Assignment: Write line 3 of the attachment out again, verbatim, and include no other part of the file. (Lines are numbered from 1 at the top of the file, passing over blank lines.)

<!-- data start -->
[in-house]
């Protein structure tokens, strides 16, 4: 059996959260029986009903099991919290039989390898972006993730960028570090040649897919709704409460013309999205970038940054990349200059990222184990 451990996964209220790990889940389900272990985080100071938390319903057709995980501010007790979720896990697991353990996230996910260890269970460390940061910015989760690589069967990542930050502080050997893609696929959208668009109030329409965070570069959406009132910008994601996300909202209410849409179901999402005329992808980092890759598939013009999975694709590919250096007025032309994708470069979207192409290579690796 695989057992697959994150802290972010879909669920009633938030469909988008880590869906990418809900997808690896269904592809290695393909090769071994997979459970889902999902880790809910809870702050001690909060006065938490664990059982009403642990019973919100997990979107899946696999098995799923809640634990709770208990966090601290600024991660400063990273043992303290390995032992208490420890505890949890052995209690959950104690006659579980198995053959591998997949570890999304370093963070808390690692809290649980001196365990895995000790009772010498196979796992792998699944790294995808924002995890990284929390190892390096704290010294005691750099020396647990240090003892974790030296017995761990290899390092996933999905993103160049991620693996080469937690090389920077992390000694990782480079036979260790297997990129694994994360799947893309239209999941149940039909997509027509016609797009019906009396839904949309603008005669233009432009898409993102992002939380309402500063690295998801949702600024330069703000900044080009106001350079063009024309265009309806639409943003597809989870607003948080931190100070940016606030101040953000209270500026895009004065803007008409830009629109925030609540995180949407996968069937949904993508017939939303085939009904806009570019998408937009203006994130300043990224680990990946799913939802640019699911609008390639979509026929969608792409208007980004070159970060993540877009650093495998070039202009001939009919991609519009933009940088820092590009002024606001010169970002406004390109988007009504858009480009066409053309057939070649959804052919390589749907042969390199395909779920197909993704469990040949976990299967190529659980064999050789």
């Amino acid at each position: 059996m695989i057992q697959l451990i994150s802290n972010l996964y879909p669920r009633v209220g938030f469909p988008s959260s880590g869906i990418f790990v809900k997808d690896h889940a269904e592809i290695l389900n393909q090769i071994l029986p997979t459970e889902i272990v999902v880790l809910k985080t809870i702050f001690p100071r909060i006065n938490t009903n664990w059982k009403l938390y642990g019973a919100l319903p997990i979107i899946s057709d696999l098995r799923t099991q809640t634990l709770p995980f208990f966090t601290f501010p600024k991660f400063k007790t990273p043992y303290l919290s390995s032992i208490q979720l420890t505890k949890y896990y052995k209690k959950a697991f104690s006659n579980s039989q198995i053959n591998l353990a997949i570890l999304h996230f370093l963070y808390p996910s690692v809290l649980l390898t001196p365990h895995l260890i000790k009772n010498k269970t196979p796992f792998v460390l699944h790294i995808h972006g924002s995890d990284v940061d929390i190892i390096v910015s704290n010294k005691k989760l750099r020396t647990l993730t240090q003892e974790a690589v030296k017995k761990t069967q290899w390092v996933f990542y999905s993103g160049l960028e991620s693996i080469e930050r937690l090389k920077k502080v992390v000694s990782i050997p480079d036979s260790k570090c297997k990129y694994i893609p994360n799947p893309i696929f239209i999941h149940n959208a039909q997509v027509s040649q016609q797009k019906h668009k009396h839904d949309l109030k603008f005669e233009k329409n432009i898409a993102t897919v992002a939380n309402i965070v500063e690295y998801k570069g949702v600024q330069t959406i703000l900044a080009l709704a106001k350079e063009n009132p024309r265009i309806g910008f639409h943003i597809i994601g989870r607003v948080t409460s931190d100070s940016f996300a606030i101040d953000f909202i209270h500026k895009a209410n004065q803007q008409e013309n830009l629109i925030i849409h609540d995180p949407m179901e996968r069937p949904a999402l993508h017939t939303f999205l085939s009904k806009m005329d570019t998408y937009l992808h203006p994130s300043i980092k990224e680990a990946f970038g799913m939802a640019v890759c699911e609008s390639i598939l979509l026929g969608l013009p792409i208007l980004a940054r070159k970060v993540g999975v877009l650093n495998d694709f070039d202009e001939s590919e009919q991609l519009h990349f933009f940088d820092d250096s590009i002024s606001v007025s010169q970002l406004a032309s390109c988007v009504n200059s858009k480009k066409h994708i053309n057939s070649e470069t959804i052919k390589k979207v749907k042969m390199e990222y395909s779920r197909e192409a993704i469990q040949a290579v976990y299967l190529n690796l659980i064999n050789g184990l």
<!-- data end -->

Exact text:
């Amino acid at each position: 059996m695989i057992q697959l451990i994150s802290n972010l996964y879909p669920r009633v209220g938030f469909p988008s959260s880590g869906i990418f790990v809900k997808d690896h889940a269904e592809i290695l389900n393909q090769i071994l029986p997979t459970e889902i272990v999902v880790l809910k985080t809870i702050f001690p100071r909060i006065n938490t009903n664990w059982k009403l938390y642990g019973a919100l319903p997990i979107i899946s057709d696999l098995r799923t099991q809640t634990l709770p995980f208990f966090t601290f501010p600024k991660f400063k007790t990273p043992y303290l919290s390995s032992i208490q979720l420890t505890k949890y896990y052995k209690k959950a697991f104690s006659n579980s039989q198995i053959n591998l353990a997949i570890l999304h996230f370093l963070y808390p996910s690692v809290l649980l390898t001196p365990h895995l260890i000790k009772n010498k269970t196979p796992f792998v460390l699944h790294i995808h972006g924002s995890d990284v940061d929390i190892i390096v910015s704290n010294k005691k989760l750099r020396t647990l993730t240090q003892e974790a690589v030296k017995k761990t069967q290899w390092v996933f990542y999905s993103g160049l960028e991620s693996i080469e930050r937690l090389k920077k502080v992390v000694s990782i050997p480079d036979s260790k570090c297997k990129y694994i893609p994360n799947p893309i696929f239209i999941h149940n959208a039909q997509v027509s040649q016609q797009k019906h668009k009396h839904d949309l109030k603008f005669e233009k329409n432009i898409a993102t897919v992002a939380n309402i965070v500063e690295y998801k570069g949702v600024q330069t959406i703000l900044a080009l709704a106001k350079e063009n009132p024309r265009i309806g910008f639409h943003i597809i994601g989870r607003v948080t409460s931190d100070s940016f996300a606030i101040d953000f909202i209270h500026k895009a209410n004065q803007q008409e013309n830009l629109i925030i849409h609540d995180p949407m179901e996968r069937p949904a999402l993508h017939t939303f999205l085939s009904k806009m005329d570019t998408y937009l992808h203006p994130s300043i980092k990224e680990a990946f970038g799913m939802a640019v890759c699911e609008s390639i598939l979509l026929g969608l013009p792409i208007l980004a940054r070159k970060v993540g999975v877009l650093n495998d694709f070039d202009e001939s590919e009919q991609l519009h990349f933009f940088d820092d250096s590009i002024s606001v007025s010169q970002l406004a032309s390109c988007v009504n200059s858009k480009k066409h994708i053309n057939s070649e470069t959804i052919k390589k979207v749907k042969m390199e990222y395909s779920r197909e192409a993704i469990q040949a290579v976990y299967l190529n690796l659980i064999n050789g184990l």